Another flower that was widespread in one upland area is Common Chickweed (Stellaria media). It has tiny white flowers, each about ¼" across, with narrow petals. Its leaves are opposite, round, and slightly pointed. Common Chickweed is native to Eurasia and is now an invasive species here. These show up in our flower pots and take over. The part of the forest where I saw them is adjacent to a farm and has many other invasives, including Japanese Honeysuckle and Chinese Privet (this is near where the white and yellow trails meet).
The powerline that cuts through the Botanical Garden has its own flowers. This is a disturbed area that they are trying to restore to a meadow, and it is exposed to the full sun. The Tiny Bluet (Houstonia pusilla) was the most common flower in the powerline cut. Their tiny flowers (about ¼" wide) are easily identified by their four petals, blue color, and darker center. The leaves are tiny pointed ovals that are opposite one another on the stem.
Another common flower, but a little less conspicuous is the Purple Dead-Nettle (Lamium purpureum). It has whorls of small lavender flowers, and distinctive scalloped and hairy opposite leaves. It forms a ground cover.
Less common, surprisingly, is the Common Dandelion (Taraxicum officinale), but I’m guessing it is uncommon right now because it is early in the season.
Also found in disturbed areas are these small blue flowers with four overlapping petals, darker blue veins, and a white center. It is hard to see in the photograph, but they have two dark-tipped stamens that almost look like eyes. The small leaves are toothed and opposite, and the plant forms a ground cover. I think this is Persian Speedwell (Veronica persica, also called Bird’s-eye Speedwell) or Corn Speedwell (Veronica arvensis). Photos online suggest that that the Persian Speedwell has the dark-tipped stamens that I saw, but the Corn Speedwell has white-tipped stamens. Both are reported to be common in disturbed areas.
Less common in these disturbed areas are small yellow flowers of Five-Fingers (also called Dwarf Cinquefoil, Potentilla canadensis). The five, dark, toothed leaflets are distinctive.
Finally, there was a beautiful yellow flower on what appears to be a vine entangled in other vegetation. In many places, fallen flowers covered the ground, but the plant was high overhead, out of reach. The flower is trumpet-shaped, with five vivid-yellow petals. The leaves are elongated, pointed, smooth-edged, waxy, and opposite. I think this is one of the False Foxgloves (Aureolaria spp.). There are 4–5 species in the region, but I cannot tell which it is. [25 March 2020: identified as Yellow Jessamine (Gelsemium sempervirens)]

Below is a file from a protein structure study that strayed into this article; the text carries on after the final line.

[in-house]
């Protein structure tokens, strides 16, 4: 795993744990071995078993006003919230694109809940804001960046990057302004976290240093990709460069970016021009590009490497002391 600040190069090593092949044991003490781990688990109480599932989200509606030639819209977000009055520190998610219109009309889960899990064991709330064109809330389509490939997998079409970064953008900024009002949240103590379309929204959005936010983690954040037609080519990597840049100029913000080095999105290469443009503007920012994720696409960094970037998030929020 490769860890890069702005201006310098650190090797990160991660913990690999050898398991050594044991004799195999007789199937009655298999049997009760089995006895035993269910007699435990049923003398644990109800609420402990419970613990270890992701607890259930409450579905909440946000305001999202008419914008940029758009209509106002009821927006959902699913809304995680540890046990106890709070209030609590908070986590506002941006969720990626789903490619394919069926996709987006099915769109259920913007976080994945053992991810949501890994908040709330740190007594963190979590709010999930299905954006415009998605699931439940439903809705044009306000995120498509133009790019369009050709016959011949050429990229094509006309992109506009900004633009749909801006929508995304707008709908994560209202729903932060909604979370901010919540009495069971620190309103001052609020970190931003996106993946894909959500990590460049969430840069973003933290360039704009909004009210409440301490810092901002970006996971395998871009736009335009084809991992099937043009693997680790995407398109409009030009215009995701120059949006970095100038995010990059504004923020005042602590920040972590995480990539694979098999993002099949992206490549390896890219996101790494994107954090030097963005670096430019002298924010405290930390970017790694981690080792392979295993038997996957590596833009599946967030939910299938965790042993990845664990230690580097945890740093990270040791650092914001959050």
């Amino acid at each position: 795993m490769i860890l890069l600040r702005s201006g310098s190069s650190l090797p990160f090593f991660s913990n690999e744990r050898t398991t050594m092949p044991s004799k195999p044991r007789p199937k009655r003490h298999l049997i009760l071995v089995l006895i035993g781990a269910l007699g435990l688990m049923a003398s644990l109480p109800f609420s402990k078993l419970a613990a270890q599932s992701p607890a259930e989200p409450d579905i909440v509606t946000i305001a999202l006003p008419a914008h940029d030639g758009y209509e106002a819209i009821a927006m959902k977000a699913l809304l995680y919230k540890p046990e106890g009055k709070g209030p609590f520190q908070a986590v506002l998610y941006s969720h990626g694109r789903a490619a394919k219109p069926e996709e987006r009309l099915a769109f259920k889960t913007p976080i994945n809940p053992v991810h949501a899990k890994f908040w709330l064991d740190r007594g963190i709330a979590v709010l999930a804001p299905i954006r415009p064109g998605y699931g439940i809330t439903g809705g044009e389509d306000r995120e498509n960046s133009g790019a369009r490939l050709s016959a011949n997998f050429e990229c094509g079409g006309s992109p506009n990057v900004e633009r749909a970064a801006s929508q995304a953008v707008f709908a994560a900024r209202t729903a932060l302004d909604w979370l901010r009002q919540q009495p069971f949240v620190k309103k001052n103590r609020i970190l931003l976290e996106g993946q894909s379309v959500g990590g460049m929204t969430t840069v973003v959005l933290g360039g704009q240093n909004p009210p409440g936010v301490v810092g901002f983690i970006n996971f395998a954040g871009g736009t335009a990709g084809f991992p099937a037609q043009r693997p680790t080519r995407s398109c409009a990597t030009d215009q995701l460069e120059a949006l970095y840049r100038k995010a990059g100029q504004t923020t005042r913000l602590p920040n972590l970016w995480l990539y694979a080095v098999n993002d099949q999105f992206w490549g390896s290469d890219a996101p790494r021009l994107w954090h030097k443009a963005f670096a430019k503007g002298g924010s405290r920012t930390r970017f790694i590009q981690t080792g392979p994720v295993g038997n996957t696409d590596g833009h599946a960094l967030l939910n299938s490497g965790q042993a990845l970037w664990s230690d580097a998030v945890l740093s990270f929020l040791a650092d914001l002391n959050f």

The one surprise of the day was a beautiful Eastern Rat Snake (Pantherophis alleghaniensis), formerly known as the Black Rat Snake (Elaphe obsoleta). This one was about 3½ feet long, so not particularly large (they can grow to 6 feet). This one has traces of the banding they have when they are young, also suggesting it isn’t very old. Eastern Rat Snakes are one of the most common snakes around here, but they’re secretive enough that seeing one is always a nice surprise. It seems like I see more of these in the spring, from late March through May, and there’s often one warming itself on our street.
Squirrels were the only mammal I saw, not surprising since I was hiking about 1:00. Birds were singing everywhere, including Yellow-rumped Warblers, Tufted Titmouse, Northern Cardinals, Red-bellied Woodpeckers, Red-headed Woodpeckers, and a Pileated Woodpecker.
For identifications, I recommend Linda G. Chafin’s book, Field Guide to the Wildflowers of Georgia and Surrounding States, published in 2016 by the University of Georgia Press.
The Georgia Native Plant Society website is helpful, and their Facebook feed is one of the very few things I miss since leaving Facebook. The Using Georgia Native Plants website is also a great resource.